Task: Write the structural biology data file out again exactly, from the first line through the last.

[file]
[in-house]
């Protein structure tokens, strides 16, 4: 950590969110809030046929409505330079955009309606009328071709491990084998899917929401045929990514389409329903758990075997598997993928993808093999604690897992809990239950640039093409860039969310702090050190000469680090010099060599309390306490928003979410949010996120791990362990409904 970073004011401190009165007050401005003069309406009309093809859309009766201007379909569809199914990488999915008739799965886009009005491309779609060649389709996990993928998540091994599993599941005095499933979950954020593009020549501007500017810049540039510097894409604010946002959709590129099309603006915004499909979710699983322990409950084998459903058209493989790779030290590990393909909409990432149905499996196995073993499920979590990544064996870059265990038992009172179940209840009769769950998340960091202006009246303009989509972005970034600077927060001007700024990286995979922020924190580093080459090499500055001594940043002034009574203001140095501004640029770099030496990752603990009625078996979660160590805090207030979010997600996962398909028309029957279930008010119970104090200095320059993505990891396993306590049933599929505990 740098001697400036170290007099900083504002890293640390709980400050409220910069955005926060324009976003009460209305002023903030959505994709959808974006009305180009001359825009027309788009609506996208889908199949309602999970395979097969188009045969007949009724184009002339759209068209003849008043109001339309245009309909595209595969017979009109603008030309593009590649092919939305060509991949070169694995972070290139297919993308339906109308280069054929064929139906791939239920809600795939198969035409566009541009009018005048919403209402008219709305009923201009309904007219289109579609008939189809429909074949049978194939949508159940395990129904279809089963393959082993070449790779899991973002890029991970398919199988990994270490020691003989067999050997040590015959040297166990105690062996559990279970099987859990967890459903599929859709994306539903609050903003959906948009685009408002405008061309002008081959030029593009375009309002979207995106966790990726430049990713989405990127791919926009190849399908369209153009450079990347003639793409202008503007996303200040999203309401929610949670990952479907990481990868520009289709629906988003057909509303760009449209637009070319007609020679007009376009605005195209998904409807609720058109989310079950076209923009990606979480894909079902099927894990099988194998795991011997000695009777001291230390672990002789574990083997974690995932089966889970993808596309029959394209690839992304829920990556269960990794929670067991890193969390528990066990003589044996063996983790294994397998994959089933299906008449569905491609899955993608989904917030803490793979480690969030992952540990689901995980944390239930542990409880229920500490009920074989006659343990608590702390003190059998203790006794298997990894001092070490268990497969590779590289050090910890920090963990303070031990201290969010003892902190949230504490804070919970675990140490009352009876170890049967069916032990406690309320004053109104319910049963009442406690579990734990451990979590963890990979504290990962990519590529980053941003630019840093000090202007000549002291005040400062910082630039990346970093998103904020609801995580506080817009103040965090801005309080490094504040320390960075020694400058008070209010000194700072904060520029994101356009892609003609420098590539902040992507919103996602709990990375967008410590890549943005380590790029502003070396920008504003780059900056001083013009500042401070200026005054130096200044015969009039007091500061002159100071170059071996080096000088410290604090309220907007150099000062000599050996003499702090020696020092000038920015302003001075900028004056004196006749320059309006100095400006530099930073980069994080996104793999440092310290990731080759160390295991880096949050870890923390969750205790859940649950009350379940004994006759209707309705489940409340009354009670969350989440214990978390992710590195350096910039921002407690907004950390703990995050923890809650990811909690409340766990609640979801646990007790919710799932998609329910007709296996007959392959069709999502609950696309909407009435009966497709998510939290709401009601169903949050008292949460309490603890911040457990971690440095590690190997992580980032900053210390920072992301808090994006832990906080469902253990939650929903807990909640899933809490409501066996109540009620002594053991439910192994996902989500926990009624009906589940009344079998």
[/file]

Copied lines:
[in-house]
């Protein structure tokens, strides 16, 4: 950590969110809030046929409505330079955009309606009328071709491990084998899917929401045929990514389409329903758990075997598997993928993808093999604690897992809990239950640039093409860039969310702090050190000469680090010099060599309390306490928003979410949010996120791990362990409904 970073004011401190009165007050401005003069309406009309093809859309009766201007379909569809199914990488999915008739799965886009009005491309779609060649389709996990993928998540091994599993599941005095499933979950954020593009020549501007500017810049540039510097894409604010946002959709590129099309603006915004499909979710699983322990409950084998459903058209493989790779030290590990393909909409990432149905499996196995073993499920979590990544064996870059265990038992009172179940209840009769769950998340960091202006009246303009989509972005970034600077927060001007700024990286995979922020924190580093080459090499500055001594940043002034009574203001140095501004640029770099030496990752603990009625078996979660160590805090207030979010997600996962398909028309029957279930008010119970104090200095320059993505990891396993306590049933599929505990 740098001697400036170290007099900083504002890293640390709980400050409220910069955005926060324009976003009460209305002023903030959505994709959808974006009305180009001359825009027309788009609506996208889908199949309602999970395979097969188009045969007949009724184009002339759209068209003849008043109001339309245009309909595209595969017979009109603008030309593009590649092919939305060509991949070169694995972070290139297919993308339906109308280069054929064929139906791939239920809600795939198969035409566009541009009018005048919403209402008219709305009923201009309904007219289109579609008939189809429909074949049978194939949508159940395990129904279809089963393959082993070449790779899991973002890029991970398919199988990994270490020691003989067999050997040590015959040297166990105690062996559990279970099987859990967890459903599929859709994306539903609050903003959906948009685009408002405008061309002008081959030029593009375009309002979207995106966790990726430049990713989405990127791919926009190849399908369209153009450079990347003639793409202008503007996303200040999203309401929610949670990952479907990481990868520009289709629906988003057909509303760009449209637009070319007609020679007009376009605005195209998904409807609720058109989310079950076209923009990606979480894909079902099927894990099988194998795991011997000695009777001291230390672990002789574990083997974690995932089966889970993808596309029959394209690839992304829920990556269960990794929670067991890193969390528990066990003589044996063996983790294994397998994959089933299906008449569905491609899955993608989904917030803490793979480690969030992952540990689901995980944390239930542990409880229920500490009920074989006659343990608590702390003190059998203790006794298997990894001092070490268990497969590779590289050090910890920090963990303070031990201290969010003892902190949230504490804070919970675990140490009352009876170890049967069916032990406690309320004053109104319910049963009442406690579990734990451990979590963890990979504290990962990519590529980053941003630019840093000090202007000549002291005040400062910082630039990346970093998103904020609801995580506080817009103040965090801005309080490094504040320390960075020694400058008070209010000194700072904060520029994101356009892609003609420098590539902040992507919103996602709990990375967008410590890549943005380590790029502003070396920008504003780059900056001083013009500042401070200026005054130096200044015969009039007091500061002159100071170059071996080096000088410290604090309220907007150099000062000599050996003499702090020696020092000038920015302003001075900028004056004196006749320059309006100095400006530099930073980069994080996104793999440092310290990731080759160390295991880096949050870890923390969750205790859940649950009350379940004994006759209707309705489940409340009354009670969350989440214990978390992710590195350096910039921002407690907004950390703990995050923890809650990811909690409340766990609640979801646990007790919710799932998609329910007709296996007959392959069709999502609950696309909407009435009966497709998510939290709401009601169903949050008292949460309490603890911040457990971690440095590690190997992580980032900053210390920072992301808090994006832990906080469902253990939650929903807990909640899933809490409501066996109540009620002594053991439910192994996902989500926990009624009906589940009344079998």